Europe's great money trick

Why the row about EU cash? - Will we pay billions more? - Where does it all go, anyway?
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The Independent Online
Q. Why is there a row over cash for the EU?

A. The European Union wants more of it. Some Tories think it gets too much already and doesn't look after what it has. So they want to prevent Britain from agreeing to an increase in its contribution to the EU budget. Unfortunately for the penniless souls in Brussels, the debate in Parliament coincided with the release of a report detailing financial shenanigans across Europe which made them look like spendthrifts.

Q. Coincidence or conspiracy?

A. Coincidence, but a neat one. The Court of Auditors releases its annual report at this time every year. The increase in the budget has been on the books since a financial deal at the Edinburgh summit in 1992, though it only kicks in next year. Until now, agreement had been blocked because of an arcane row over milk quotas with Italy. Once that was solved, the budget could increase.

Q. How much more will we have to pay?

A. Total British contributions will go up from pounds 7bn in 1992 to pounds 10bn in 1996. That's about pounds 400 per taxpayer.

Q. So we are paying billions more to Brussels?

A. Yes, but we'll also get billions more back - about pounds 4.5bn, compared to just under pounds 3bn. European money goes to help depressed regions in Britain, education and research as well as to farmers. And because Baroness Thatcher bashed the table often enough, we also get a special rebate. That will go up to about pounds 2.2bn from pounds 2bn. Overall, our net contribution will be about pounds 3.5bn from 1996, up from about pounds 2.2bn - pounds 100 per taxpayer. It would have gone up anyway over this period, because of inflation and economic growth. The Government estimates the increase, above the inevitable increase for inflation etc, will be about pounds 250m a year by the end of the decade, pounds 10 per taxpayer.

Q. Why does the EU need more cash anyway?

A. Over the next decade, Europe is supposed to be coming together in an economic union. The aim is to help reduce the gap between rich and poor, in particular through a large new fund for the poorer southern countries. Britain signed up for this principle at Maastricht in 1991, in a treaty that has been ratified by the House of Commons. John Major put his name to the money in 1992. That is why he says he can't go back on it now.

Q. Where does all the money go to?

A. About half of the EU's pounds 60bn budget goes on agriculture, though the proportion is declining. More of it is given straight to farmers, and less is used to subsidise exports - a policy that had created huge loopholes for fraudsters. The other big chunk is for poor areas and countries. Together, these two categories account for 80 per cent of spending. Administration, foreign policy, education and training and research all fit into the remaining 20 per cent. The total budget looks huge, but it's about a quarter of British government spending for seven times as many people.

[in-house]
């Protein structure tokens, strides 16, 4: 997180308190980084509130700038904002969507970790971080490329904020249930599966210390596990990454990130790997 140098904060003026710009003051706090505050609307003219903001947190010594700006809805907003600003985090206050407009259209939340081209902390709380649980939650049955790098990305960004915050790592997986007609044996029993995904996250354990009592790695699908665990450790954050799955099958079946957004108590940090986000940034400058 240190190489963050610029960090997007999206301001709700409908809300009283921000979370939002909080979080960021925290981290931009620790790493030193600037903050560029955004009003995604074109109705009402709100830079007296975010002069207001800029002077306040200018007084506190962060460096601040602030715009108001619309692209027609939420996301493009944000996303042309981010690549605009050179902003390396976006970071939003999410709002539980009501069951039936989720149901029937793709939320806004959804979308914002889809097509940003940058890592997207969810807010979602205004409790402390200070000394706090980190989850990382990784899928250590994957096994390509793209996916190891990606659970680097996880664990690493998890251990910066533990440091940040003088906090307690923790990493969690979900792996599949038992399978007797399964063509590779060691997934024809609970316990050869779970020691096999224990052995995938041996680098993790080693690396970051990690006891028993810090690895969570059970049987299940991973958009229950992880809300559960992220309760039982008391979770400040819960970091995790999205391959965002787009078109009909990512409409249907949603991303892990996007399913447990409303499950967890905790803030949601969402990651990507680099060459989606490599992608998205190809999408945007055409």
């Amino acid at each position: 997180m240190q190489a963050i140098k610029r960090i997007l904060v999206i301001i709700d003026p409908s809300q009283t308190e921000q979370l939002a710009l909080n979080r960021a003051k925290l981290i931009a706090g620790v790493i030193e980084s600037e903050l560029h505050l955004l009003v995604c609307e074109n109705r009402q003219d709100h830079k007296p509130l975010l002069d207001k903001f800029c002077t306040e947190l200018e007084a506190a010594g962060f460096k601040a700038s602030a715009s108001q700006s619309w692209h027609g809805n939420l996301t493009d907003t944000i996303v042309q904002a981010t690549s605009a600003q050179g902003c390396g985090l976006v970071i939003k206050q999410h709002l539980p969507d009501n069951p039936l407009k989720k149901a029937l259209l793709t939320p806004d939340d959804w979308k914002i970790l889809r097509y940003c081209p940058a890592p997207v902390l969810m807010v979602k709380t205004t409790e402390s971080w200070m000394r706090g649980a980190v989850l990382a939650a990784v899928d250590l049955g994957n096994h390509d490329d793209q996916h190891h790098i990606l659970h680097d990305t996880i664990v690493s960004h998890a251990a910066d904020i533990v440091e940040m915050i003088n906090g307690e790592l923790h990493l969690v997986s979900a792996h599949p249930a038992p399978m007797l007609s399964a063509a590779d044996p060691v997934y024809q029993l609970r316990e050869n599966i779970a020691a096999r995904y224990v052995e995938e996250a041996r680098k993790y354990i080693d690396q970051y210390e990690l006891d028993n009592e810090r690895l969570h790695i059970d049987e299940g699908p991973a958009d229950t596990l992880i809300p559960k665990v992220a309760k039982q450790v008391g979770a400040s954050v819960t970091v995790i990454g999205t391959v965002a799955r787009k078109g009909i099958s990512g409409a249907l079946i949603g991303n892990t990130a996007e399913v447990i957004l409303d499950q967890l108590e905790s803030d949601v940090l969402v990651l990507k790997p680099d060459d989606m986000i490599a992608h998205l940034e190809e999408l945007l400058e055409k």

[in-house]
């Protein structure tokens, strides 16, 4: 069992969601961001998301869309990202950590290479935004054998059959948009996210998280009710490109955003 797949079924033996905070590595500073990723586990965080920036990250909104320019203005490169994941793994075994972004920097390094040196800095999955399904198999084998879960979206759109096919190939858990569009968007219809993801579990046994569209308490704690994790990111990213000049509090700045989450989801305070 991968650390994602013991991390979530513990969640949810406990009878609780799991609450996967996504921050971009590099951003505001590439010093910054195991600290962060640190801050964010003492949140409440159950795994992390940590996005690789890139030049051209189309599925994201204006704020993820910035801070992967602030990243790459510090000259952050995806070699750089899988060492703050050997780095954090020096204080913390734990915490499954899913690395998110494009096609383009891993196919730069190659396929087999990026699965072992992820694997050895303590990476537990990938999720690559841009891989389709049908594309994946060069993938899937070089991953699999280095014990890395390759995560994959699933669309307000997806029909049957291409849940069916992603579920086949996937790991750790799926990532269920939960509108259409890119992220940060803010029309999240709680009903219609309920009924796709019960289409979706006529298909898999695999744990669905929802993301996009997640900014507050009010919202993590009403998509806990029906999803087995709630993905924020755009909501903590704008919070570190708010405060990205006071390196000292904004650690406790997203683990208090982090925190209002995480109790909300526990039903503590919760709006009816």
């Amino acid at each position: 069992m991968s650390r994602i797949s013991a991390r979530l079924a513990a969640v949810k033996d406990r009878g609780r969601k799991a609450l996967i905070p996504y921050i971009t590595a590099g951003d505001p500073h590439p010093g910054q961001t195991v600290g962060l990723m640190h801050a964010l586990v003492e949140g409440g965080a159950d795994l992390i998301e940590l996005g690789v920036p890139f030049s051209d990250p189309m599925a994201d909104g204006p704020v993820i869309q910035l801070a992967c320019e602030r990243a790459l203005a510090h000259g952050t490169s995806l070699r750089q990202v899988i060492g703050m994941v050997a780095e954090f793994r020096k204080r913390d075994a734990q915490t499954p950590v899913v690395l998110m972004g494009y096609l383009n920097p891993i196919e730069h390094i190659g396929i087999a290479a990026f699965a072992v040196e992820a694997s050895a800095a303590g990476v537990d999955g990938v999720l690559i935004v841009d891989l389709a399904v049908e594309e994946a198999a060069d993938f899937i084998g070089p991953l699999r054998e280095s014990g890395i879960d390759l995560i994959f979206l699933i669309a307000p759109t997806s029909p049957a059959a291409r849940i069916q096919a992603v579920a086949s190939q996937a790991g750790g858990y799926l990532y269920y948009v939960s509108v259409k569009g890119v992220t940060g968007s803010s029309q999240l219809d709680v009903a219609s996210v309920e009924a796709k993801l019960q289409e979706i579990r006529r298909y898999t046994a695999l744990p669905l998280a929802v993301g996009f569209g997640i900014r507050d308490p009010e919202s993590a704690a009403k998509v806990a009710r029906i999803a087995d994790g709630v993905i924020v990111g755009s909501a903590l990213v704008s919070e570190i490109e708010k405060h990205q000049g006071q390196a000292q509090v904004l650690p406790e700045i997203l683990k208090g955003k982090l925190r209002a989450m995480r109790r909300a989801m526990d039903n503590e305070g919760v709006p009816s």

Q. Don't EU bureaucrats live lives of luxury?

A. Yes. Compared to the low-paid, they do. Compared to MPs or journalists, it's about even. Salary scales are generous but the work is often gruelling; the bureaucrats are highly qualified and most could earn more in the private sector.

Q. Couldn't they use existing cash better?

A. Yes. At least, that is the message of the annual report from the Court of Auditors. It accuses the Commission, the EU's executive, of wasting billions through poor administration, lousy programmes and incoherent policies.

Q. Does that mean massive fraud?

A. There is fraud on a large scale in Europe, but probably more cash is wasted through silly policies or poor control. Fraud can be detected and corrected, though the present system makes it difficult. But when the rules are properly applied, cash can be wasted just as easily, and there's no redress.

Q. Is the EU doing anything about fraud?

A. It has set up a new, tougher anti-fraud unit. It has a telephone number for informers and may introduce rewards for good tips. The very fact of the Court's report - and the attention it received - shows that abuse is taken more seriously than in the past. That said, it still goes on - especially in Italy, the source of half the farm fraud discovered in 1993.

Q. Why does Britain pay more than anyone else?

A. It doesn't. That honour goes to Germany, both absolutely and per capita. By the end of the century, because of changes to the budget, five countries will pay more per head. Some rich countries still get off very lightly, however, especially the richest of the lot - the Luxembourgers. This tiny bankers' enclave gets more per head from the EU than any other state but Ireland.

Q. Will the Commission put a stop to that?

A. Ask Jacques Santer, the next President of the Commission. Actually, don't bother: he comes from the plucky little Duchy.

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